Some of the most instantly recognisable works in the whole exhibition exist in this section: Melehi’s graphic-like waves which are linked to the seaside town he grew up in appear contemporary even in the 21st century and Chebaa’s hard-edged formalist abstraction also calls to mind calligraphic influences often used by artists today.
CLOCKWISE FROM TOP: Samir Rafi, The Tree, the Man, and the Human Animal, 1950. Ink and coloured graphite on paper, 25.5 x 38cm. Courtesy Ahmed Eldabaa collection. Photography: Ayman Lofty. Abdelhadi El Gazzar, The Family, circa 1953. Oil on canvas, 60 x 46cm. Courtesy Yasser Hashem collection, Cairo. Farid Belkahia, Personnage, 1962. Oil on panel, 76 x 65cm. Courtesy Private Collection.
The Contemporary Art Group, Cairo: 1940s/1950s
The Contemporary Art Group was an artist collective founded in 1946 that emphasised the relationship of art to society and popular culture and adapted modern forms and technique.
The driving force of this group, which Sam Bardaouil argues is “one of the most significant art groups in the history of modern art in Egypt”, was to form a new language outside of the formal structure of institutional artistic language and to reject western academic approaches to art making. Although it was formed in an environment where many other art groups were already active, the Contemporary Art Group embraced tradition, symbolism and myth as well as the several strands of artistic trend that came together to truly represent an Egyptian identity. In that vein, it entwined with the push for nation building in the post-colonial era that swept across the region.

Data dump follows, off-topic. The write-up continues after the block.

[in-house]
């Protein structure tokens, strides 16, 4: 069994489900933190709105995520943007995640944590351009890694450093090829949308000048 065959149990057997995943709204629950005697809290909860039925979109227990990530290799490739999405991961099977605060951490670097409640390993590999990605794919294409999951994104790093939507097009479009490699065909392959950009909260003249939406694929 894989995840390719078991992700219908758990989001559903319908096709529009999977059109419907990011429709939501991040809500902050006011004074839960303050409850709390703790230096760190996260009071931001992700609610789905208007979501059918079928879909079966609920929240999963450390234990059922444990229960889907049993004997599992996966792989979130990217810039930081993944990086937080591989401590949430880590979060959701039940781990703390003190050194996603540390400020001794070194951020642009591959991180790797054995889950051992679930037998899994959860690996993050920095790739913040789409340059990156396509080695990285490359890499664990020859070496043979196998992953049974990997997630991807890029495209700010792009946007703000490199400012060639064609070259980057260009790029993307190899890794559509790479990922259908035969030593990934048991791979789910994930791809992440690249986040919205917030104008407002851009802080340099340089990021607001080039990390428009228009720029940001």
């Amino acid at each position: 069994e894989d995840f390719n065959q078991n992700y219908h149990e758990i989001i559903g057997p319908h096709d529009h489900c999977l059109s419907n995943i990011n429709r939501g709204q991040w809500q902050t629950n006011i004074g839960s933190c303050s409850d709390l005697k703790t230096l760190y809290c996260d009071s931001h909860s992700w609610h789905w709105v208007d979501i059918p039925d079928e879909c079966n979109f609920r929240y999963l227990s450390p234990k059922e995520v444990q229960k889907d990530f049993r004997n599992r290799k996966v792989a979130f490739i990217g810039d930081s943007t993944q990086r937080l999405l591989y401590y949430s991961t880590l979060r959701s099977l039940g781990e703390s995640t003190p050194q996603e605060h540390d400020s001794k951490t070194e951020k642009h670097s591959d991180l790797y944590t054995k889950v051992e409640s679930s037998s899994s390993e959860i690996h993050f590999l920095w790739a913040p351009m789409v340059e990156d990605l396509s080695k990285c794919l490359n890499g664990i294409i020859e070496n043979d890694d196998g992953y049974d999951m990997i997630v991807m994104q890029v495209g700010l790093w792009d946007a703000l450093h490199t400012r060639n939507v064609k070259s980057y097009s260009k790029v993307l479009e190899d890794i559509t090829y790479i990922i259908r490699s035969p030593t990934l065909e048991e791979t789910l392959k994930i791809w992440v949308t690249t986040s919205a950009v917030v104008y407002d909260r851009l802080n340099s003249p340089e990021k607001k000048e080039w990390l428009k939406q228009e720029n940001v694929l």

There are many paintings in this section of the exhibition from Abdul Hadi El Gazzar, who was part of the third generation of artists to join the group. Although he began his practice with an early interest in religious symbolism and folklore, he later shifted to depicting the stark poverty of Cairo’s working class and also focused on technological advances and nationalism. It also includes the work of Samir Rafi, who depicted daily life infused with symbolism and surrealism.
THIS PAGE CLOCKWISE FROM TOP: Faraj Abo, Untitled, 1963. Oil on paper, 45 x 33.5cm. Courtesy Alia and Hussain Harba Collection, Iraq, Italy. Photographer: Edoardo Garis. Ibrahim El Salahi, No Shade but His Shade, 1968. Oil on canvas, 77 x 77cm. Courtesy of the artist. Salim Al Habschi, Nostalgie 2, 1953. Oil on celotex board, 59 x 49cm. Courtesy Al Masar Gallery for Contemporary Art, Cairo.
The Baghdad Group for Modern Art: 1950s